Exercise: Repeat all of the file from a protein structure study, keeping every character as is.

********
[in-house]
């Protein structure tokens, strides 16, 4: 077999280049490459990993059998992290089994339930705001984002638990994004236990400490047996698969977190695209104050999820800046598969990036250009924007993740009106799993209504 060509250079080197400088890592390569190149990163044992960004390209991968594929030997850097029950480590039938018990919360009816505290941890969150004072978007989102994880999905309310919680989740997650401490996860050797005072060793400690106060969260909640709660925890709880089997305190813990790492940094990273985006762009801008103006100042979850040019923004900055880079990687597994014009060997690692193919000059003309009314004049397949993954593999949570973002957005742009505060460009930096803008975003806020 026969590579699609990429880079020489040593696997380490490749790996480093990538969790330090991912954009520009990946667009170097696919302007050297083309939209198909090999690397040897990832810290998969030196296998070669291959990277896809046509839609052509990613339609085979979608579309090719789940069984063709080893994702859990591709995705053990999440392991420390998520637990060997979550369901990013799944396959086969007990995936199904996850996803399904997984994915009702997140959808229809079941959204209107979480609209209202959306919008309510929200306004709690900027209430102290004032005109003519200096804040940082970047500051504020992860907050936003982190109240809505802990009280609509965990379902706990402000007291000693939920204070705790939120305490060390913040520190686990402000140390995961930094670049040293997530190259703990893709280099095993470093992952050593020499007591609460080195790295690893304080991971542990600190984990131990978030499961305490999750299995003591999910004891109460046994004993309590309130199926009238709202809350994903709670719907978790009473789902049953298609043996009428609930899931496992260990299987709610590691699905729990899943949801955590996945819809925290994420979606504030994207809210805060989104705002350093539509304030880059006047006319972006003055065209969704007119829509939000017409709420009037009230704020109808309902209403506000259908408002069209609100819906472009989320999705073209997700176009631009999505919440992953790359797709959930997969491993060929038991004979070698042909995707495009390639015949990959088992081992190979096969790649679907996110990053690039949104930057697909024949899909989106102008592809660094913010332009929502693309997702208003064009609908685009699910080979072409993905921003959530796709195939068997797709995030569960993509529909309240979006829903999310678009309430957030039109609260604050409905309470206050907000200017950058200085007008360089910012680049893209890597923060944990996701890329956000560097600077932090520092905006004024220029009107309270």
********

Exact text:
[in-house]
């Protein structure tokens, strides 16, 4: 077999280049490459990993059998992290089994339930705001984002638990994004236990400490047996698969977190695209104050999820800046598969990036250009924007993740009106799993209504 060509250079080197400088890592390569190149990163044992960004390209991968594929030997850097029950480590039938018990919360009816505290941890969150004072978007989102994880999905309310919680989740997650401490996860050797005072060793400690106060969260909640709660925890709880089997305190813990790492940094990273985006762009801008103006100042979850040019923004900055880079990687597994014009060997690692193919000059003309009314004049397949993954593999949570973002957005742009505060460009930096803008975003806020 026969590579699609990429880079020489040593696997380490490749790996480093990538969790330090991912954009520009990946667009170097696919302007050297083309939209198909090999690397040897990832810290998969030196296998070669291959990277896809046509839609052509990613339609085979979608579309090719789940069984063709080893994702859990591709995705053990999440392991420390998520637990060997979550369901990013799944396959086969007990995936199904996850996803399904997984994915009702997140959808229809079941959204209107979480609209209202959306919008309510929200306004709690900027209430102290004032005109003519200096804040940082970047500051504020992860907050936003982190109240809505802990009280609509965990379902706990402000007291000693939920204070705790939120305490060390913040520190686990402000140390995961930094670049040293997530190259703990893709280099095993470093992952050593020499007591609460080195790295690893304080991971542990600190984990131990978030499961305490999750299995003591999910004891109460046994004993309590309130199926009238709202809350994903709670719907978790009473789902049953298609043996009428609930899931496992260990299987709610590691699905729990899943949801955590996945819809925290994420979606504030994207809210805060989104705002350093539509304030880059006047006319972006003055065209969704007119829509939000017409709420009037009230704020109808309902209403506000259908408002069209609100819906472009989320999705073209997700176009631009999505919440992953790359797709959930997969491993060929038991004979070698042909995707495009390639015949990959088992081992190979096969790649679907996110990053690039949104930057697909024949899909989106102008592809660094913010332009929502693309997702208003064009609908685009699910080979072409993905921003959530796709195939068997797709995030569960993509529909309240979006829903999310678009309430957030039109609260604050409905309470206050907000200017950058200085007008360089910012680049893209890597923060944990996701890329956000560097600077932090520092905006004024220029009107309270």